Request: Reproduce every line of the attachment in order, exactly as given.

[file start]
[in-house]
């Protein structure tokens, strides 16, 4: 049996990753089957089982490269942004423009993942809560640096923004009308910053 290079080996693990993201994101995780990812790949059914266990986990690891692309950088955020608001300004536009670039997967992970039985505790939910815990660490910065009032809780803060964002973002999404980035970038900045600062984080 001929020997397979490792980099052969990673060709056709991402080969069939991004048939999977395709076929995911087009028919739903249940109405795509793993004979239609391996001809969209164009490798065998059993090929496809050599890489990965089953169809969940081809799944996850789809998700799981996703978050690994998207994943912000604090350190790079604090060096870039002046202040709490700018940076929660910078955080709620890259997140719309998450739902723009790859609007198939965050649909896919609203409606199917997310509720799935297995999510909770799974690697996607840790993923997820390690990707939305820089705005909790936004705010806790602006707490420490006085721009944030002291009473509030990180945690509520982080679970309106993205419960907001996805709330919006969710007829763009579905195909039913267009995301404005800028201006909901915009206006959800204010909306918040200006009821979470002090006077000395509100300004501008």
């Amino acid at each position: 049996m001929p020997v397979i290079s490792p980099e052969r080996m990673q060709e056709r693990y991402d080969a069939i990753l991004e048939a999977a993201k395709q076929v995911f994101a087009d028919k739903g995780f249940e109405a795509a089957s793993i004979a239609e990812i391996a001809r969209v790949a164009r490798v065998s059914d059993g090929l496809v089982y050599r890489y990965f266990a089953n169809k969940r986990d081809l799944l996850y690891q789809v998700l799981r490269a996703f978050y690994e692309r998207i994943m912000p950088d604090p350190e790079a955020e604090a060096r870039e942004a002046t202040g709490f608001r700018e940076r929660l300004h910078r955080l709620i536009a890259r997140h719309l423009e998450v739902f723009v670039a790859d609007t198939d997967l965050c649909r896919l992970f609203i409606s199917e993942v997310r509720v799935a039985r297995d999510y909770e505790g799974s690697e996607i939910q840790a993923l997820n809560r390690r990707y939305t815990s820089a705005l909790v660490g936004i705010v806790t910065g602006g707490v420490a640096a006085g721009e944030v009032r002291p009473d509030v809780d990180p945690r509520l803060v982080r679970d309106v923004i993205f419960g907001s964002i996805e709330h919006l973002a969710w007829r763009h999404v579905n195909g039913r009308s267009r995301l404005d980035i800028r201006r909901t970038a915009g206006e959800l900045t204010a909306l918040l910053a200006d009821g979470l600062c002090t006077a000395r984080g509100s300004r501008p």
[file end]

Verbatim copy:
[in-house]
């Protein structure tokens, strides 16, 4: 049996990753089957089982490269942004423009993942809560640096923004009308910053 290079080996693990993201994101995780990812790949059914266990986990690891692309950088955020608001300004536009670039997967992970039985505790939910815990660490910065009032809780803060964002973002999404980035970038900045600062984080 001929020997397979490792980099052969990673060709056709991402080969069939991004048939999977395709076929995911087009028919739903249940109405795509793993004979239609391996001809969209164009490798065998059993090929496809050599890489990965089953169809969940081809799944996850789809998700799981996703978050690994998207994943912000604090350190790079604090060096870039002046202040709490700018940076929660910078955080709620890259997140719309998450739902723009790859609007198939965050649909896919609203409606199917997310509720799935297995999510909770799974690697996607840790993923997820390690990707939305820089705005909790936004705010806790602006707490420490006085721009944030002291009473509030990180945690509520982080679970309106993205419960907001996805709330919006969710007829763009579905195909039913267009995301404005800028201006909901915009206006959800204010909306918040200006009821979470002090006077000395509100300004501008």
């Amino acid at each position: 049996m001929p020997v397979i290079s490792p980099e052969r080996m990673q060709e056709r693990y991402d080969a069939i990753l991004e048939a999977a993201k395709q076929v995911f994101a087009d028919k739903g995780f249940e109405a795509a089957s793993i004979a239609e990812i391996a001809r969209v790949a164009r490798v065998s059914d059993g090929l496809v089982y050599r890489y990965f266990a089953n169809k969940r986990d081809l799944l996850y690891q789809v998700l799981r490269a996703f978050y690994e692309r998207i994943m912000p950088d604090p350190e790079a955020e604090a060096r870039e942004a002046t202040g709490f608001r700018e940076r929660l300004h910078r955080l709620i536009a890259r997140h719309l423009e998450v739902f723009v670039a790859d609007t198939d997967l965050c649909r896919l992970f609203i409606s199917e993942v997310r509720v799935a039985r297995d999510y909770e505790g799974s690697e996607i939910q840790a993923l997820n809560r390690r990707y939305t815990s820089a705005l909790v660490g936004i705010v806790t910065g602006g707490v420490a640096a006085g721009e944030v009032r002291p009473d509030v809780d990180p945690r509520l803060v982080r679970d309106v923004i993205f419960g907001s964002i996805e709330h919006l973002a969710w007829r763009h999404v579905n195909g039913r009308s267009r995301l404005d980035i800028r201006r909901t970038a915009g206006e959800l900045t204010a909306l918040l910053a200006d009821g979470l600062c002090t006077a000395r984080g509100s300004r501008p």